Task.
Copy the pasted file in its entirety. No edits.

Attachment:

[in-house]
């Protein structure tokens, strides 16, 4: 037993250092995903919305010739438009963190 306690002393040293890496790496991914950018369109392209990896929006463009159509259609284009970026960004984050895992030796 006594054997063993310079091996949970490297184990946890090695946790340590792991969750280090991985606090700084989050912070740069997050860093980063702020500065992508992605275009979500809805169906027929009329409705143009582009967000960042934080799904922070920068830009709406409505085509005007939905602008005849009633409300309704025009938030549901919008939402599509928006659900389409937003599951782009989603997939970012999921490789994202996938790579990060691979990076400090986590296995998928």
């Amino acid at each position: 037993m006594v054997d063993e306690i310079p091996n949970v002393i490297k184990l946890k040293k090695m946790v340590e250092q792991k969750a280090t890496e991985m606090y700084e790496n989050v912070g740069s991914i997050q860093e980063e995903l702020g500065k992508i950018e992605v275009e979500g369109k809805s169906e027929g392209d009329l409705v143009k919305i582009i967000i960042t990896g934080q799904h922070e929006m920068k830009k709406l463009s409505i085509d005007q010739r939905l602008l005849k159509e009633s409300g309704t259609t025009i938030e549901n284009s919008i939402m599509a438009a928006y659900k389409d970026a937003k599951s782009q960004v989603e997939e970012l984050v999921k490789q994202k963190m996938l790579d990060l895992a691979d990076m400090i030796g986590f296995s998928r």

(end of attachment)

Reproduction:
[in-house]
């Protein structure tokens, strides 16, 4: 037993250092995903919305010739438009963190 306690002393040293890496790496991914950018369109392209990896929006463009159509259609284009970026960004984050895992030796 006594054997063993310079091996949970490297184990946890090695946790340590792991969750280090991985606090700084989050912070740069997050860093980063702020500065992508992605275009979500809805169906027929009329409705143009582009967000960042934080799904922070920068830009709406409505085509005007939905602008005849009633409300309704025009938030549901919008939402599509928006659900389409937003599951782009989603997939970012999921490789994202996938790579990060691979990076400090986590296995998928």
């Amino acid at each position: 037993m006594v054997d063993e306690i310079p091996n949970v002393i490297k184990l946890k040293k090695m946790v340590e250092q792991k969750a280090t890496e991985m606090y700084e790496n989050v912070g740069s991914i997050q860093e980063e995903l702020g500065k992508i950018e992605v275009e979500g369109k809805s169906e027929g392209d009329l409705v143009k919305i582009i967000i960042t990896g934080q799904h922070e929006m920068k830009k709406l463009s409505i085509d005007q010739r939905l602008l005849k159509e009633s409300g309704t259609t025009i938030e549901n284009s919008i939402m599509a438009a928006y659900k389409d970026a937003k599951s782009q960004v989603e997939e970012l984050v999921k490789q994202k963190m996938l790579d990060l895992a691979d990076m400090i030796g986590f296995s998928r």